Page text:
South Park's Trey Parker and Matt Stone have combined last fall's "Imaginationland" episodes into an animated feature film filled out with new material. Seen as a whole, "South Park Imaginationland" (Sunday, 9 p.m., Comedy Central) emerges as a work of cracked grandeur - a work of genius.
As a satire of this moment in American history, the scenario is nothing short of perfection. Our fourth-grade heroes discover a leprechaun, who has come to warn of a terrorist attack in Imaginationland. This is the place where all the products of human imagination live together, from Zeus to Charlie Brown to Popeye to (brace yourselves, Christians) Jesus. Al-Qaida-style fanatics want to destroy our imagination in the name of (brace yourselves, Muslims) Allah, so they break down the wall that separates the evil parts of our imagination from the good parts. The bad stuff invades, setting Santa Claus on fire and mutilating Ronald McDonald. I can't even bring myself to tell you what happens to a poor Care Bear.
"South Park Imaginationland" is about the way we let terrorism affect our hearts and minds. But it's about so much more. It's a devastating parody of the trigger-happy military, the self-aggrandizing politicians, the go-along media, fatuous Hollywood types, pompous hero tales like The Chronicles of Narnia - in short, everything in our culture. There's also an overload of grotesquerie, but that just comes with the fourth-grade territory. A major subplot involves Cartman insisting that Kyle suck his balls after losing a wager over the existence of leprechauns.
How much do you want to bet that "South Park Imaginationland" is ultimately remembered as one of the great artistic works of the 2000s? If I win, you have to suck my....
Sunday, 8 pm (PBS)
It's the series finale for "Foyle's War," the World War II whodunit featuring English detective Christopher Foyle (Michael Kitchen). The Germans are about to surrender, the servicemen are returning home, and England's citizens are preparing to celebrate V-Day after five years of hell. You'd expect feelings of relief and jubilation to pour off the screen, but they don't. In fact, there are no feelings whatsoever. The tone remains as stiff as every character's upper lip.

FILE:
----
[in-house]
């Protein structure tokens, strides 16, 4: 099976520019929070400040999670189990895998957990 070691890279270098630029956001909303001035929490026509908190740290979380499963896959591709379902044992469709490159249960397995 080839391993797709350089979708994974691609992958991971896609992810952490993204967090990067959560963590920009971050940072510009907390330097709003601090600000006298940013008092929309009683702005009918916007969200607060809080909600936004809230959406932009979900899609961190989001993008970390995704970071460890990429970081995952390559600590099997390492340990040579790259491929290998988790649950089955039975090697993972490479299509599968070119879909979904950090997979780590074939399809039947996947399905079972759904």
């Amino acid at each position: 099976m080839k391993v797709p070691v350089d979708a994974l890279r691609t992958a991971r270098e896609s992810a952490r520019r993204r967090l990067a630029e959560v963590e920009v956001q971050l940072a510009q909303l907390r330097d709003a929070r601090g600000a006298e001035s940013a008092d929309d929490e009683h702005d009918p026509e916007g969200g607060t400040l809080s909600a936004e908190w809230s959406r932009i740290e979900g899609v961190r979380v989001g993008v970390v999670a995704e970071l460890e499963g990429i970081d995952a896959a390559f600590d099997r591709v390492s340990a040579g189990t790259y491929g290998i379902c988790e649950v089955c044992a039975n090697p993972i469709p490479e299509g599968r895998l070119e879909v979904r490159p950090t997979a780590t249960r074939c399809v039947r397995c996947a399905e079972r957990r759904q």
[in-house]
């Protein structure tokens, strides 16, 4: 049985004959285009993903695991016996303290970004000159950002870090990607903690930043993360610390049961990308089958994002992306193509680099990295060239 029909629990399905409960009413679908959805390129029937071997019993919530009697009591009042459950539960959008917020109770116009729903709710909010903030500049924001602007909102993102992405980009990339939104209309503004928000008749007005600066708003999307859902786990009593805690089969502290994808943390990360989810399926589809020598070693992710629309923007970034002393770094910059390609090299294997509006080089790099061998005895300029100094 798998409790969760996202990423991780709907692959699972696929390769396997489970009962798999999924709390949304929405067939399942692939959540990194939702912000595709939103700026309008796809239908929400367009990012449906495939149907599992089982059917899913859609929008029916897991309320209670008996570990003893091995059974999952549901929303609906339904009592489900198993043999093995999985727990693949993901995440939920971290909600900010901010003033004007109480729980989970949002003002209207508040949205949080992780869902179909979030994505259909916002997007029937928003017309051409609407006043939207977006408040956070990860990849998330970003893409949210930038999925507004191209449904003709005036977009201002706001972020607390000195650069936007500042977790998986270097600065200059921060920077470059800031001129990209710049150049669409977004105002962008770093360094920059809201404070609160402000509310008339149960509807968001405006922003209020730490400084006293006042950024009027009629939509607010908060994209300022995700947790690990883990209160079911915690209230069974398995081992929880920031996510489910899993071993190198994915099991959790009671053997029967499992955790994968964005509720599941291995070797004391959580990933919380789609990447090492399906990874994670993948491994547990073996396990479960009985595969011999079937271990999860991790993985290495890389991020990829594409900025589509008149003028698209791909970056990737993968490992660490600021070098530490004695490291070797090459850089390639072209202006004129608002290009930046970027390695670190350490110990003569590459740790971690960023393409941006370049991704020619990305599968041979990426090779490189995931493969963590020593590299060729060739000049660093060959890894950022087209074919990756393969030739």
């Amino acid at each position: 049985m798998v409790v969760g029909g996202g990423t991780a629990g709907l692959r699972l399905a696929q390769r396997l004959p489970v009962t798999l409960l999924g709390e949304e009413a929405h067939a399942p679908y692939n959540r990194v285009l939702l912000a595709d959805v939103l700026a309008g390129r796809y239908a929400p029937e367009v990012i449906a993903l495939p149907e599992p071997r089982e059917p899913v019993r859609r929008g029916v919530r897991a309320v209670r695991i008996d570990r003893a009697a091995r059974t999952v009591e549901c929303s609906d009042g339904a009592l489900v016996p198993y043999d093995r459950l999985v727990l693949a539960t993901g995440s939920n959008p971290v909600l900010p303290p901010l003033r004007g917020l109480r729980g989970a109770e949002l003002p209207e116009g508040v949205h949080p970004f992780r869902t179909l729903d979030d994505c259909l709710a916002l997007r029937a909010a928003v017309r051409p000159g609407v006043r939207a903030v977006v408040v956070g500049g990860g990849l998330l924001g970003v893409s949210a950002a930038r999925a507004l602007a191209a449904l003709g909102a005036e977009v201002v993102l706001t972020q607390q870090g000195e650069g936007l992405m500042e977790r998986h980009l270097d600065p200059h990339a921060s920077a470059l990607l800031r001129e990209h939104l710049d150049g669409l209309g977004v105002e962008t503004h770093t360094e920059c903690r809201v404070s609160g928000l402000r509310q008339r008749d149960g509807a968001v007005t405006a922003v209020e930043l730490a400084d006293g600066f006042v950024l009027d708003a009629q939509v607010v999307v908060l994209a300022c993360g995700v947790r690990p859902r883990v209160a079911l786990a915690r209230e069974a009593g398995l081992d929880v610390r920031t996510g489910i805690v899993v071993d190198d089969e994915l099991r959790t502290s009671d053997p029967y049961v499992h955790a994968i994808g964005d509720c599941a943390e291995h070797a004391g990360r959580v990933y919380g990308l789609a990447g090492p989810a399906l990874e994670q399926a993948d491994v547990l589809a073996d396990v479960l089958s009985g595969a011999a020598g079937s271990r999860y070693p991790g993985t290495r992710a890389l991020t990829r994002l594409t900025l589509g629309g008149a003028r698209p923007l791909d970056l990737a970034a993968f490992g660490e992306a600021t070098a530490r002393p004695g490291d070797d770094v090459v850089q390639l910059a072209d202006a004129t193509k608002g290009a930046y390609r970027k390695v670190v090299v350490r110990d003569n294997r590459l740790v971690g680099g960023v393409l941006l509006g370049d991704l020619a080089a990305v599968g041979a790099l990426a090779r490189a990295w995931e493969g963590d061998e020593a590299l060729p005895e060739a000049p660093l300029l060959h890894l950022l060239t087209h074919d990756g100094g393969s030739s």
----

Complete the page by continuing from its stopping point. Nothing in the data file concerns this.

Foyle doesn't move a muscle when his long-lost soldier-son returns from Malta. His stone-faced colleague Miss Stewart just shrugs when confronted with captured Nazis: "Forgive and forget, I suppose."
How on earth did this stolid nation work up the energy to defeat Hitler?
Sunday, 9 pm (AMC
Critics have gone wild over Mad Men, set in an ad agency during the early 1960s. But it's left me cold, and the season premiere fails to raise the temperature. True, the series seems deep, with its dark palette, somber tone, slow pace and literary allusions. If the new episode quotes Frank O'Hara, it's got to be important, right?
Self-important is more like it. Mad Men has been talked about in the same breath as The Sopranos, but the comparison merely serves to point up its flaws. The Sopranos' characters leaped off the screen; Mad Men's sink into the plush 1960s furniture. The Sopranos had energy, humor and momentum; Mad Men just sits there, content to fuss with its period details.
Skinny ties, beehive hairdos, pink cars and mink stoles don't create a world. I believe that's a job for good writers, directors and actors.
Jurassic Fight Club
Tuesday, 8 pm (History Channel)
It's not easy to knock our socks off with another documentary about dinosaurs, but that doesn't stop the History Channel. This new series takes the approach of a horror-movie trailer, with shock cuts and ominous narration.
The first episode tries to spook us with a dinosaur unearthed in Madagascar, supposedly as terrifying as North America's T. rex. We hear of razor-sharp serrated teeth and a battering-ram horn. The narrator fairly shudders as he accuses this species of "the most gruesome acts in the animal kingdom."
But the facts, as they slowly emerge, make it hard to sustain the terrible tone. The dino's name is Majungatholus, which is not easy to pronounce in a scary way. The History Channel is forced to admit that this "fearsome predator" had poor vision, short legs and unusually small arms. A digital re-creation even makes the battering-ram horn look silly, like an out-of-fashion hat.
I wouldn't be surprised if paleontologists soon discover that other reptiles snickered every time Majungatholus limped into view.
In the Gutter
Tuesday, 9 pm (Starz)
Starz explores the history of the gross-out film, seeking insight from both creators and critics. That's right, folks - it's a thoughtful documentary about pee, poop and vomit.
We learn about the genre's antecedents in the 1950s and '60s - Mad Magazine, Lenny Bruce, explicit documentaries like Mondo Cane - before hitting ground zero with 1972's Pink Flamingos. In the first true gross-out film, director John Waters tried hard to sicken his audience. He said that if people threw up during the movie, he'd consider it a standing ovation.
In the Gutter features grotesque clips from Pink Flamingos' many descendents, including Animal House, Porky's and There's Something About Mary. It can be hard to watch, but it sheds light on a true cultural phenomenon. There's nothing to do but give it...a standing ovation.